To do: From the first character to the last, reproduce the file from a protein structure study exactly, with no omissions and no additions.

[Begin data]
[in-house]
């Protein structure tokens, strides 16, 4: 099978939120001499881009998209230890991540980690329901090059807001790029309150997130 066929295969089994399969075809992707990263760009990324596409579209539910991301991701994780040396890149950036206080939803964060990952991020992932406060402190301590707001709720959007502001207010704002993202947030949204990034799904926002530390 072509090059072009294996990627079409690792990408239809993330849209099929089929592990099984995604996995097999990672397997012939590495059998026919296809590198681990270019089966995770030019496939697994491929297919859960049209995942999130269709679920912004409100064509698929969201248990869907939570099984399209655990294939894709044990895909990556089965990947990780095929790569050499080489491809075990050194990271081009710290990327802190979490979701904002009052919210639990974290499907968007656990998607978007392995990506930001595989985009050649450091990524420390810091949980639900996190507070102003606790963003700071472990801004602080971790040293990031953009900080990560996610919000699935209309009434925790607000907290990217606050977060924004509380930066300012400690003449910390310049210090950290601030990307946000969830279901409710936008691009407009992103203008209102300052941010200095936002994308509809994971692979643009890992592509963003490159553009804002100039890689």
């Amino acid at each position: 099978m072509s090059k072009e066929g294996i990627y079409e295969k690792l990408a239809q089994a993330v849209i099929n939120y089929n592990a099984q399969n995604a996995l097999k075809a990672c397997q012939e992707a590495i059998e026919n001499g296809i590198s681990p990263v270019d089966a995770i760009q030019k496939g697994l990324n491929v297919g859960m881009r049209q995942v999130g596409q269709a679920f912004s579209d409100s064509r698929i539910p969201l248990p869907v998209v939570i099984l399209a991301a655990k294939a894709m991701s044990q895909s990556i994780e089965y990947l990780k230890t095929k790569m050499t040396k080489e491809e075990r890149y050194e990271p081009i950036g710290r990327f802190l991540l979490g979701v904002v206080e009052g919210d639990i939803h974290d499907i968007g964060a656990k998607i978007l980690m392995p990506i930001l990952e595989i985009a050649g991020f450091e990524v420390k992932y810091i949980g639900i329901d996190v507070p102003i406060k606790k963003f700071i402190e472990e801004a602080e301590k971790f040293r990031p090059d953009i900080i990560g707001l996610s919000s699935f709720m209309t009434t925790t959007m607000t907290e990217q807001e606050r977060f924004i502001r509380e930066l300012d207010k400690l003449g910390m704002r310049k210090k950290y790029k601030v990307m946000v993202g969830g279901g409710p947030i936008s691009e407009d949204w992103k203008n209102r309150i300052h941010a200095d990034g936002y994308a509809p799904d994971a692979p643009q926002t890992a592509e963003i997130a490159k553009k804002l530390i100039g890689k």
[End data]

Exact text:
[in-house]
């Protein structure tokens, strides 16, 4: 099978939120001499881009998209230890991540980690329901090059807001790029309150997130 066929295969089994399969075809992707990263760009990324596409579209539910991301991701994780040396890149950036206080939803964060990952991020992932406060402190301590707001709720959007502001207010704002993202947030949204990034799904926002530390 072509090059072009294996990627079409690792990408239809993330849209099929089929592990099984995604996995097999990672397997012939590495059998026919296809590198681990270019089966995770030019496939697994491929297919859960049209995942999130269709679920912004409100064509698929969201248990869907939570099984399209655990294939894709044990895909990556089965990947990780095929790569050499080489491809075990050194990271081009710290990327802190979490979701904002009052919210639990974290499907968007656990998607978007392995990506930001595989985009050649450091990524420390810091949980639900996190507070102003606790963003700071472990801004602080971790040293990031953009900080990560996610919000699935209309009434925790607000907290990217606050977060924004509380930066300012400690003449910390310049210090950290601030990307946000969830279901409710936008691009407009992103203008209102300052941010200095936002994308509809994971692979643009890992592509963003490159553009804002100039890689």
């Amino acid at each position: 099978m072509s090059k072009e066929g294996i990627y079409e295969k690792l990408a239809q089994a993330v849209i099929n939120y089929n592990a099984q399969n995604a996995l097999k075809a990672c397997q012939e992707a590495i059998e026919n001499g296809i590198s681990p990263v270019d089966a995770i760009q030019k496939g697994l990324n491929v297919g859960m881009r049209q995942v999130g596409q269709a679920f912004s579209d409100s064509r698929i539910p969201l248990p869907v998209v939570i099984l399209a991301a655990k294939a894709m991701s044990q895909s990556i994780e089965y990947l990780k230890t095929k790569m050499t040396k080489e491809e075990r890149y050194e990271p081009i950036g710290r990327f802190l991540l979490g979701v904002v206080e009052g919210d639990i939803h974290d499907i968007g964060a656990k998607i978007l980690m392995p990506i930001l990952e595989i985009a050649g991020f450091e990524v420390k992932y810091i949980g639900i329901d996190v507070p102003i406060k606790k963003f700071i402190e472990e801004a602080e301590k971790f040293r990031p090059d953009i900080i990560g707001l996610s919000s699935f709720m209309t009434t925790t959007m607000t907290e990217q807001e606050r977060f924004i502001r509380e930066l300012d207010k400690l003449g910390m704002r310049k210090k950290y790029k601030v990307m946000v993202g969830g279901g409710p947030i936008s691009e407009d949204w992103k203008n209102r309150i300052h941010a200095d990034g936002y994308a509809p799904d994971a692979p643009q926002t890992a592509e963003i997130a490159k553009k804002l530390i100039g890689k």